In 1560 five painters, including Tintoretto and Paolo Veronese, were invited to send in trial-designs for the centre-piece in the smaller hall named Sala dell’Albergo, In 1565 he resumed work at the scuola, painting the magnificent Crucifixion, In 1576 he presented another centre-piece—that for the ceiling of the great hall, representing the Plague of Serpents; and completed this ceiling with pictures of the Paschal Feast and Moses striking the Rock . Next Tintoretto paintedthe entire scuola and of the adjacent church of San Rocco. In total the scuola and church contain fifty-two memorable paintings, such as Adam and Eve, the Visitation, the Adoration of the Magi, the Massacre of the Innocents, the Agony in the Garden, Christ before Pilate, Christ carrying His Cross, the Assumption of the Virgin. Tintoretto also did numerous paintings in the Doge’s Palace; including a portrait of the doge, Girolamo Priuli, the Excommunication of Frederick Barbarossa by Pope Alexander III, the Victory of Lepanto and The Deliverance of Arsenoe. Sadly though most were destroyed by a fire.

With help from Paolo Veronese, his colleague at the Sala dell Anticollegio, Tintoretto painted four masterpieces – Bacchus, with Ariadne crowned by Venus, the Three Graces and Mercury. He also painted, Minerva discarding Mars, the Forge of Vulcan, Queen of the Sea , theEspousal of St Catherine to Jesus , St George and St Nicholas, with St Margaret and St Jerome and St Andrew and nine large compositions, chiefly battle-pieces including the Capture of Zara from the Hungarians in 1346 amid a Hurricane of Missiles and arguably the crowning production of Tintoretto’s life, “Paradise” which is reputed to be the largest painting ever done upon canvas. A fter the completion of the Paradise Tintoretto rested for a while, and he never undertook any other work of importance. In 1592 he became a member of the Scuola dei Mercanti. In 1594, he developed severe stomach pains, and a fever, that prevented him from sleeping and eating much and was buried in the church of the Madonna dell’Orto by the side of his favorite daughter Marietta, who had died in 1590 at the age of thirty. Tradition suggests that as she lay in her final repose, her heart-stricken father had painted her final portrait.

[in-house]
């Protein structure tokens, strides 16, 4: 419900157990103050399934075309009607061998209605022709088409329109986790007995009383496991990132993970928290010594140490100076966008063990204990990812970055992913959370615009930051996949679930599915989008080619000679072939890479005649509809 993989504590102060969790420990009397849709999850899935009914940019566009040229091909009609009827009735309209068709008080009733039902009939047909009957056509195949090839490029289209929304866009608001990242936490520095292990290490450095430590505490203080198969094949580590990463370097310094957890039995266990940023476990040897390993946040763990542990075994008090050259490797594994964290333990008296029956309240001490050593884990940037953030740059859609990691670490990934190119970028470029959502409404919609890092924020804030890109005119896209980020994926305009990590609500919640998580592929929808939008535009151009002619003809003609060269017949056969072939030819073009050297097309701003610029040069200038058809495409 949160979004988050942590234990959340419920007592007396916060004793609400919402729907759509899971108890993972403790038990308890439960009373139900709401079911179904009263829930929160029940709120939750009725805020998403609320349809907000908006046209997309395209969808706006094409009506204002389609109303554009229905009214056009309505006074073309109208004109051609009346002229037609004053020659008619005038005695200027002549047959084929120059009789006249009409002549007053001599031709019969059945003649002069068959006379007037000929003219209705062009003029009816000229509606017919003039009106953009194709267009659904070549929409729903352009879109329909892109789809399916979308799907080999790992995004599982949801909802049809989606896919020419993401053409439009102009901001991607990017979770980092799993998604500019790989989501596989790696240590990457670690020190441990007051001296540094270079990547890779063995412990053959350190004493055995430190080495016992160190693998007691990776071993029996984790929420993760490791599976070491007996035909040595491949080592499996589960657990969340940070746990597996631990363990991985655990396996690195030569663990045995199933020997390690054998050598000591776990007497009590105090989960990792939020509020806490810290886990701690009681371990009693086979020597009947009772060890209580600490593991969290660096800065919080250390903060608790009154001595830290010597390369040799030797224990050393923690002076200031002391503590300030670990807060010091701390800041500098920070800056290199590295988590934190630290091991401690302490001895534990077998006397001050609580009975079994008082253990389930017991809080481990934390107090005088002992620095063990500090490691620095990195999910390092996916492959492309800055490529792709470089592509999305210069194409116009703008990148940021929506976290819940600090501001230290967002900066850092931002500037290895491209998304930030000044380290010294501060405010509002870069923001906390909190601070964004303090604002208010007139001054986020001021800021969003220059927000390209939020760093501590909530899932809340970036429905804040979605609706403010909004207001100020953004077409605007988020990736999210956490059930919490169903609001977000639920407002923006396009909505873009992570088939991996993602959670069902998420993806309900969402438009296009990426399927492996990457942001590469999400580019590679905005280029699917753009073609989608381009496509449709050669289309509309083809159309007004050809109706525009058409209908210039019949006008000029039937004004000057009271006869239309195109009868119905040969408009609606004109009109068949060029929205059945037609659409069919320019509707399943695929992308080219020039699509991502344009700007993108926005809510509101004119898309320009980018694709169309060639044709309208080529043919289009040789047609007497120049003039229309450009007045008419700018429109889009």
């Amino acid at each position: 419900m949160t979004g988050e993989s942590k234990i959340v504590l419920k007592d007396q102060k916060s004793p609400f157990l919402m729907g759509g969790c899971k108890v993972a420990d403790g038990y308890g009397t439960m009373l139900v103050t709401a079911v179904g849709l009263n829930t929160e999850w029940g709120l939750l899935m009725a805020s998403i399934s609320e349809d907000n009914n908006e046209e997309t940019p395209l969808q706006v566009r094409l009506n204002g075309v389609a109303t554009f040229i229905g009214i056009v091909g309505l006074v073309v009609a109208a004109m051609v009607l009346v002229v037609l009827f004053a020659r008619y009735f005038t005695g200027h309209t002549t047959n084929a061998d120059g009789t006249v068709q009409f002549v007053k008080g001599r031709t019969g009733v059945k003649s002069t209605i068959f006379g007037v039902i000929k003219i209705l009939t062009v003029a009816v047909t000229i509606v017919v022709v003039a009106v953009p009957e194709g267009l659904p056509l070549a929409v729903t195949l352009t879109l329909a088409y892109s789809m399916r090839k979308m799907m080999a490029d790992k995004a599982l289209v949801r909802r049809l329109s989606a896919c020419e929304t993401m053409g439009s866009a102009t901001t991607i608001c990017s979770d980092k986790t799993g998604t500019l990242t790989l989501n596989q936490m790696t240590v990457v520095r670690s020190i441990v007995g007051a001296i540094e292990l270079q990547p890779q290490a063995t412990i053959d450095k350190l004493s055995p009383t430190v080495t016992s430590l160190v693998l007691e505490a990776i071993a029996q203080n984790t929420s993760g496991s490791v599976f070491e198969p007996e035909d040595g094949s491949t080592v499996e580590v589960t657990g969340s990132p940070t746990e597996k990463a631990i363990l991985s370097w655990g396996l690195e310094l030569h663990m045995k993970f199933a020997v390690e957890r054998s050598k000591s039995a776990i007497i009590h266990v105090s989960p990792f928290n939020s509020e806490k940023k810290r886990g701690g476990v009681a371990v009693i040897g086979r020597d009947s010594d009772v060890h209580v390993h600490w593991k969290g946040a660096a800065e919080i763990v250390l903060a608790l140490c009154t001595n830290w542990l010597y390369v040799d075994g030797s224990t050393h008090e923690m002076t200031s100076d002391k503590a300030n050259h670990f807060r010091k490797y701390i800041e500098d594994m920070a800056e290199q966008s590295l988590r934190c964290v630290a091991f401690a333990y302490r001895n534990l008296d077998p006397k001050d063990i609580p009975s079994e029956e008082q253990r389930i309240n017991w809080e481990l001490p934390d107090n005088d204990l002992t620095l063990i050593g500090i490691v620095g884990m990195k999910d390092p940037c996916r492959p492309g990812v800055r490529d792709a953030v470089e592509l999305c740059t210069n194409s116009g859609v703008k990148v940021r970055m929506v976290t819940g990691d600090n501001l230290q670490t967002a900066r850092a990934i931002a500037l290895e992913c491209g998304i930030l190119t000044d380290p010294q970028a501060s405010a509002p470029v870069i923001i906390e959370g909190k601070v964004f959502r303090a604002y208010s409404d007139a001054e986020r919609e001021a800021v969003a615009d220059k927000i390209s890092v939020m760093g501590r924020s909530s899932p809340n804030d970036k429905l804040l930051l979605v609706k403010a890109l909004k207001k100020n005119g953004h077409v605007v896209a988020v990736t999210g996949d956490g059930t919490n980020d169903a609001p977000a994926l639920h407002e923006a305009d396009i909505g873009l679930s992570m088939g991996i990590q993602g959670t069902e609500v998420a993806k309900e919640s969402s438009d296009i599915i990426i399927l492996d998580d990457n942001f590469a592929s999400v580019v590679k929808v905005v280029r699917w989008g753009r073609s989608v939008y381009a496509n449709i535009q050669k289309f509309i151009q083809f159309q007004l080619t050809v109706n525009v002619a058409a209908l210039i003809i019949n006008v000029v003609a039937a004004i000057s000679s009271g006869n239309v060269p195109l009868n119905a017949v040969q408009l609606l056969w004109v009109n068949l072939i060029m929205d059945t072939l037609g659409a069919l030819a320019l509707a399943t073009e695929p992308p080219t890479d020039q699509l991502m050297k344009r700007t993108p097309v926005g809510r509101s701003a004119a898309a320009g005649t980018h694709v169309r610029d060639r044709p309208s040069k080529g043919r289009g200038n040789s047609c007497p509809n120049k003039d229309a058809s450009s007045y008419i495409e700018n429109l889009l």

Rubens

German born Flemish Baroque painter Peter Paul Rubens sadly passed away 30 May 1640 from heart failure, brought on by chronic gout. He was Born 28th June 1577 In Antwerp and received ahumanist education, studying Latin and classical literature. By fourteen he began his artistic apprenticeship with Tobias Verhaeght. Subsequently, he studied under two of the city’s leading painters Adam van Noort and Otto van een.Much of his earliest training involved copying earlier artists’ works, such aswoodcuts by Hans Holbein the Younger and Marcantonio Raimondi’s engravings. Rubens completed his education in 1598, and entered the Guild of S. Luke as an independent master. In 1600, Rubens travelled to Italy, stopping in Venice, where he saw paintings by Titian, Veronese, and Tintoretto, before settling in Mantua at the court of Duke Vincenzo I Gonzaga. The coloring and compositions of Veronese and Tintoretto inspired Rubens and his later, mature style was profoundly influenced by Titian.

With financial support from the Duke, Rubens travelled to Rome by way of Florence in 1601. There, he studied classical Greek and Roman art and copied works of the Italian masters, the Hellenistic sculpture Laocoön and his Sons was especially influential on him, as was the art of Michelangelo, Raphael, Leonardo da Vinci and Caravaggio. He later made a copy of that artist’s Entombment of Christ, recommended that his patron, the Duke of Mantua, purchase The Death of the Virgin(Louvre), and was instrumental in the acquisition of The Madonna of the Rosary (Kunsthistorisches Museum, Vienna) for the Dominican church in Antwerp. During this first stay in Rome, Rubens completed his first altarpiece commission, St. Helena with the True Cross for the Roman church of Santa Croce in Gerusalemme.

Rubens travelled to Spain on a diplomatic mission in 1603, delivering gifts from the Gonzagas to the court of Philip III. While there, he studied the extensive collections of Raphael and Titian that had been collected by Philip II. He also painted an equestrian portrait of the Duke of Lerma during his stay (Prado, Madrid) that demonstrates the influence of works like Titian’s Charles V at Mühlberg (1548; Prado, Madrid). This journey marked the first of many during his career that combined art and diplomacy. He returned to Italy in 1604, where he remained for the next four years, first in Mantua and then in Genoa and Rome. In Genoa, Rubens painted numerous portraits, such as the Marchesa Brigida Spinola-Doria (National Gallery of Art, Washington, D.C.), and the portrait of Maria di Antonio Serra Pallavicini, in a style that influenced later paintings by Anthony van Dyck, Joshua Reynolds and Thomas Gainsborough. He also began a book illustrating the palaces in the city, which was published in 1622 as Palazzi di Genova. From 1606 to 1608, he was mostly in Rome.